Crisis Communications in the Age of Social Media: A Network Analysis of Zika-Related Tweets

Document Type


Publication Date



Zika, health emergency management, social network analysis, Twitter, crisis informatics

Digital Object Identifier (DOI)



While emerging technologies such as social media have demonstrated value for crisis communications, significant question remains regarding how these tools can be most effectively leveraged to facilitate the flow of valid information under crisis conditions. In an effort to address these issues, this article examines the use of Twitter during the 2015–2016 Zika virus outbreak in the United States. Particular attention is paid to network structures within the Zika conversation and how different actors and communities contribute to the flow of information throughout the broader Twitter community. Public-facing organizations can benefit from a deeper understanding of the nature and structure of spontaneously occurring communities on social media as well as the types of content that they create and circulate. As such, these findings have significant implications for the development of effective social media strategies during natural disasters and public health emergencies. In particular, this analysis identifies several predominant themes communicated through Zika-related tweets as well as a number of distinct communities and influential actors. The findings suggest that respected political actors, public institutions, as well as those with valid scientific credentials can help to facilitate the flow of accurate and vital information across disparate communities.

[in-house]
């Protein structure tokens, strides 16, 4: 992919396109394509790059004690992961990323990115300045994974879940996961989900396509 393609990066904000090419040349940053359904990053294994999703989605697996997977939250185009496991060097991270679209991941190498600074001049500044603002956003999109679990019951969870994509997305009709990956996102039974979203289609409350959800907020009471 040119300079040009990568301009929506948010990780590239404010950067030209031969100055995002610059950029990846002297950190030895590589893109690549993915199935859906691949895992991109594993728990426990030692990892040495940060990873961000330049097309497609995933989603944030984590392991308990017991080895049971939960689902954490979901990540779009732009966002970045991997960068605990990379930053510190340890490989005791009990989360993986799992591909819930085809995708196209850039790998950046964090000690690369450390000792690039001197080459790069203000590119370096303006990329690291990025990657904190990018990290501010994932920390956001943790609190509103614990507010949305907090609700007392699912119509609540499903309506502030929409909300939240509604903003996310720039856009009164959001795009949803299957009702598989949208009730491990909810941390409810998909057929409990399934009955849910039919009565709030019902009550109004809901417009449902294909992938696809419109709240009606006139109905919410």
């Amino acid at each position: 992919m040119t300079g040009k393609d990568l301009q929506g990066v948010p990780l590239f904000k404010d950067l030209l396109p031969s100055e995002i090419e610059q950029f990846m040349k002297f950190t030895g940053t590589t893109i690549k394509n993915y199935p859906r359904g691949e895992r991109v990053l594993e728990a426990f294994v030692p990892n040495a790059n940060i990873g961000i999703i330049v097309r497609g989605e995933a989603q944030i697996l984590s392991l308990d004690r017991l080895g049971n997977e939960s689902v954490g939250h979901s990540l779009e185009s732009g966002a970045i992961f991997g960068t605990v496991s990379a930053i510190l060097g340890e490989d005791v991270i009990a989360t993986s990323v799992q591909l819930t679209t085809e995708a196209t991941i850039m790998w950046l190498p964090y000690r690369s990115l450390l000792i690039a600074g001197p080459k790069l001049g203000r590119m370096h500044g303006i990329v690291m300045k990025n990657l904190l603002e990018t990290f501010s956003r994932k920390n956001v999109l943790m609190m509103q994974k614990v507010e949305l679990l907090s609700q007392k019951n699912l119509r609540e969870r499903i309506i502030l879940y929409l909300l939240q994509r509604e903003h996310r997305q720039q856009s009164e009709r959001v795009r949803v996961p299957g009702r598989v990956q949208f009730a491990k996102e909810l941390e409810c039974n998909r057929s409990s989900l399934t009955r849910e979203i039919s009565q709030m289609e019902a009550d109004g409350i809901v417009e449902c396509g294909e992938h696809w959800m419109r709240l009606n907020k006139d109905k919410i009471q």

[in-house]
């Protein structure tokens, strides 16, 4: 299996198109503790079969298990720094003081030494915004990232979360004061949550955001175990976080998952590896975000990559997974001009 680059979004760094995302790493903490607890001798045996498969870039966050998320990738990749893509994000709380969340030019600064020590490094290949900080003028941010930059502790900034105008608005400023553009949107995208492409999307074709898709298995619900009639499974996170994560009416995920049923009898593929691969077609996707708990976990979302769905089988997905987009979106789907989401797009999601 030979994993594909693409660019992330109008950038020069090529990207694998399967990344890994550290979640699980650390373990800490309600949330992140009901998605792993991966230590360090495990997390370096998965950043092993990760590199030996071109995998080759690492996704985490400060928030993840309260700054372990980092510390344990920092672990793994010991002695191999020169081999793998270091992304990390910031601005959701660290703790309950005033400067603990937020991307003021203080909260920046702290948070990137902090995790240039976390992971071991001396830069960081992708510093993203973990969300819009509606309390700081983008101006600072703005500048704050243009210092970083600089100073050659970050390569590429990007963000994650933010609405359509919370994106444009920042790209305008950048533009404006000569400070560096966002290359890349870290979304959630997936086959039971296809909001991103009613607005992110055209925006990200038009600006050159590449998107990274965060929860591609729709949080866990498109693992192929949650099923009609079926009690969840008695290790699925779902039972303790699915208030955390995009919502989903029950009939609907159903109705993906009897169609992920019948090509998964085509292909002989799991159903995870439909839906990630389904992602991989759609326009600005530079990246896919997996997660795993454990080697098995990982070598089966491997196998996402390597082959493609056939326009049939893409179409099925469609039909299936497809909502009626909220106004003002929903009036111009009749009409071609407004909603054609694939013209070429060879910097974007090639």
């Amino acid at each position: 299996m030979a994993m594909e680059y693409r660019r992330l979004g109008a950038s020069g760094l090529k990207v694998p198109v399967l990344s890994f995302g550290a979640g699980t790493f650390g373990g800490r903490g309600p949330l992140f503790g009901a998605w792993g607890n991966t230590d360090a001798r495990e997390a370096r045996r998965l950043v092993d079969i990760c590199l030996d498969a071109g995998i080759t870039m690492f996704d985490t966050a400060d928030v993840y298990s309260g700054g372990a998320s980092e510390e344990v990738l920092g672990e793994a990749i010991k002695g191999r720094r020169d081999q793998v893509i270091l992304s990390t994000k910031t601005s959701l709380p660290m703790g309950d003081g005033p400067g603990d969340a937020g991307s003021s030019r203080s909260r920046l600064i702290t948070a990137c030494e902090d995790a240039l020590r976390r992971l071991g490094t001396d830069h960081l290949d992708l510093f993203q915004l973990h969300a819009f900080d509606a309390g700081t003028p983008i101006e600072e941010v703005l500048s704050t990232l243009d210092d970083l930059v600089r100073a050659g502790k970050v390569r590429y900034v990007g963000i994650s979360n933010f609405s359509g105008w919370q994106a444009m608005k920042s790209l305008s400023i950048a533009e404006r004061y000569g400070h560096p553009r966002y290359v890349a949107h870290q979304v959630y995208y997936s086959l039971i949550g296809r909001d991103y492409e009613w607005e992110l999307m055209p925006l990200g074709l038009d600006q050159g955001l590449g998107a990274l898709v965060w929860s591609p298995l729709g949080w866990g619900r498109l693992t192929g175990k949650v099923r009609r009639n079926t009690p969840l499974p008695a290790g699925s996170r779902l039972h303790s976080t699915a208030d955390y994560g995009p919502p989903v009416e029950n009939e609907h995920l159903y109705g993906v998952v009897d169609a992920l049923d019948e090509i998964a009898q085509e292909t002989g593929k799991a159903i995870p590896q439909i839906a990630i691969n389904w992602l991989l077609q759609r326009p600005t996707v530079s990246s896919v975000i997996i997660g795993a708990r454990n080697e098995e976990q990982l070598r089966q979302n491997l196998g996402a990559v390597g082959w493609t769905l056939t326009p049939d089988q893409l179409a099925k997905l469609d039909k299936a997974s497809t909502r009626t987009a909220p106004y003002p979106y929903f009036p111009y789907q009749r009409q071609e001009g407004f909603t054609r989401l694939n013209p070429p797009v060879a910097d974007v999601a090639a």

Was this content written or created while at USF?


Citation / Publisher Attribution

Social Science Computer Review, v. 36, issue 5, p. 523-541